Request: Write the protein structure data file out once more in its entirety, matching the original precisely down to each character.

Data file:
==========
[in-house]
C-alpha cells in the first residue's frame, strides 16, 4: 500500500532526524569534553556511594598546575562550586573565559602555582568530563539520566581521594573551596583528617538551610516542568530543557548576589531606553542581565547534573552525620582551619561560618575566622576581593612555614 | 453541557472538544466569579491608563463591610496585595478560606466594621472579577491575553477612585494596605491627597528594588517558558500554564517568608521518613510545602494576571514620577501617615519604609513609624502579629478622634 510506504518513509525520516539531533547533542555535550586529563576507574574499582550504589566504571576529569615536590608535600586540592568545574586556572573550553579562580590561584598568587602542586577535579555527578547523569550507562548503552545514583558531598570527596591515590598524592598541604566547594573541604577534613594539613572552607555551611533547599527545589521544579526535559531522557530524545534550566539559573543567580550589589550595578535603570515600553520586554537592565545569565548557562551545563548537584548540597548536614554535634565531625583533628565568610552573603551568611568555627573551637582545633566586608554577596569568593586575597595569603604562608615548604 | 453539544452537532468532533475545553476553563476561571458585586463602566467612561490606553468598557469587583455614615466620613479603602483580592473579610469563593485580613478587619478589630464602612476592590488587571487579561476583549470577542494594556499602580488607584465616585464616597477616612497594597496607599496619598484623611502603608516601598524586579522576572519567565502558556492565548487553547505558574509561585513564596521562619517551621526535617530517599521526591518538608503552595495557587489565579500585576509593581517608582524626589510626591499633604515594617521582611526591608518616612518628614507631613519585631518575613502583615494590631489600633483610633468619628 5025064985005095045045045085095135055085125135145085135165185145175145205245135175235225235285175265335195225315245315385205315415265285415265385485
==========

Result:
[in-house]
C-alpha cells in the first residue's frame, strides 16, 4: 500500500532526524569534553556511594598546575562550586573565559602555582568530563539520566581521594573551596583528617538551610516542568530543557548576589531606553542581565547534573552525620582551619561560618575566622576581593612555614 | 453541557472538544466569579491608563463591610496585595478560606466594621472579577491575553477612585494596605491627597528594588517558558500554564517568608521518613510545602494576571514620577501617615519604609513609624502579629478622634 510506504518513509525520516539531533547533542555535550586529563576507574574499582550504589566504571576529569615536590608535600586540592568545574586556572573550553579562580590561584598568587602542586577535579555527578547523569550507562548503552545514583558531598570527596591515590598524592598541604566547594573541604577534613594539613572552607555551611533547599527545589521544579526535559531522557530524545534550566539559573543567580550589589550595578535603570515600553520586554537592565545569565548557562551545563548537584548540597548536614554535634565531625583533628565568610552573603551568611568555627573551637582545633566586608554577596569568593586575597595569603604562608615548604 | 453539544452537532468532533475545553476553563476561571458585586463602566467612561490606553468598557469587583455614615466620613479603602483580592473579610469563593485580613478587619478589630464602612476592590488587571487579561476583549470577542494594556499602580488607584465616585464616597477616612497594597496607599496619598484623611502603608516601598524586579522576572519567565502558556492565548487553547505558574509561585513564596521562619517551621526535617530517599521526591518538608503552595495557587489565579500585576509593581517608582524626589510626591499633604515594617521582611526591608518616612518628614507631613519585631518575613502583615494590631489600633483610633468619628 5025064985005095045045045085095135055085125135145085135165185145175145205245135175235225235285175265335195225315245315385205315415265285415265385485